Detail of AWA New Zealand bugThe original owner of the key pictured here is Mike Doig ZL2BBS, who recalls buying it from the AWA workshop shop manager, Morris Toomer.

“I joined AWA in 1973 when they had a factory in Adelaide Road, Wellington. There were several licensed amateurs on the staff at that time, although most of them were VHF-only. Morris told me he had made a handful of keys for the staff as a perk job a couple of years previously. I can only recall one staff member who was interested in CW, Ray Smith ZL2AQV (SK) so I’m guessing there were only three or four of these keys produced. They weren’t made for sale, and I’ve never seen another one.”

When Mike joined AWA the company was making HF and VHF radiotelephones, and then SSB radios, mainly for the marine market. These were all designed by AWA.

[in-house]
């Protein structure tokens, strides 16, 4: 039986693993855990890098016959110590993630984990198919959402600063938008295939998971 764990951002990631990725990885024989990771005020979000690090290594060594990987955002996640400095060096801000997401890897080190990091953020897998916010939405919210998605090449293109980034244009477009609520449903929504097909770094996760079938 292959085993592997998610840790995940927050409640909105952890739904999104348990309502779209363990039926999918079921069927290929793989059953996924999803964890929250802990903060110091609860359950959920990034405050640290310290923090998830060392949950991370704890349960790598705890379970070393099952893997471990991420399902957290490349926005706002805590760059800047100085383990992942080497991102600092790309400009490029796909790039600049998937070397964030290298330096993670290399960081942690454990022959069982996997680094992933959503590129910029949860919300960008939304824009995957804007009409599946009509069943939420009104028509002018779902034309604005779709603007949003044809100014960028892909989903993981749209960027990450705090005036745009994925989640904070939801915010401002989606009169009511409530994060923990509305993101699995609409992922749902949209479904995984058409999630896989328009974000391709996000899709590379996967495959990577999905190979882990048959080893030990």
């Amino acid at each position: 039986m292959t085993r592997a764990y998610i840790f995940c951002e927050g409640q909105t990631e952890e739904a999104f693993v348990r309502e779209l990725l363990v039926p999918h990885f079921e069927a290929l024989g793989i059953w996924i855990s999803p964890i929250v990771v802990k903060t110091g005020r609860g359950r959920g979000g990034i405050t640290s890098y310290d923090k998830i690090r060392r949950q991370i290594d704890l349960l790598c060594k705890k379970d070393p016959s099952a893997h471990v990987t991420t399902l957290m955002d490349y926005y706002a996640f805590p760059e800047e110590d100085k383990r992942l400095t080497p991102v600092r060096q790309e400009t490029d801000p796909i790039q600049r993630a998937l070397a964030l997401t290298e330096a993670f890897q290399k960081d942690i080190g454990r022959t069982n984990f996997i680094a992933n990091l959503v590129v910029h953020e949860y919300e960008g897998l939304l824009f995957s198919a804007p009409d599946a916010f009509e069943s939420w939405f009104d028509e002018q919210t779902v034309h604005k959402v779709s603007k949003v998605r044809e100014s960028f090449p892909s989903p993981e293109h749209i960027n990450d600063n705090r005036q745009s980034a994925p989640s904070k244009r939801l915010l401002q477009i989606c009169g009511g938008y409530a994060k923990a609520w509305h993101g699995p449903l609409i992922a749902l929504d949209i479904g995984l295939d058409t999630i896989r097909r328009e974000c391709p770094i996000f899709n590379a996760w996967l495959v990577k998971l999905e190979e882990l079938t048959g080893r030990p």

“Later we built a large factory in Porirua and made a lot of consumer products under license, including Hi Fi and car stereos, as well as our radiotelephones. The company was bought by Exicom of Australia in 1989 and has since all but disappeared.”

The AWA bug has a number of interesting features:

Bottom of AWA New Zealand bug

  • The base sits on a 5mm layer of hard rubber, rather than rubber feet, giving it excellent grip.
  • The contact spacing is adjusted with set-screws, requiring a small screwdriver, rather than knurled screws. Other adjustments are made with slotted machine screws, although the heads are large enough to be adjusted with fingers.
  • There are no special contacts on the ends of the contact screws. Rather, the ends of the screws are simply rounded off. Despite this, they make good contact, and the bug is not afflicted by ‘scratchy dits’.
  • There is a circuit-closing switch, as found on older bugs that were intended for landline circuits. The AWA bug was intended for radio amateurs, yet it still has a circuit closer, unlike other radio bugs (e.g Vibroplex). I found that the switch has very little swinging room, so it would be easy to accidentally close it and key the transmitter (something a bit of electrical tape or heat-shrink tubing would prevent).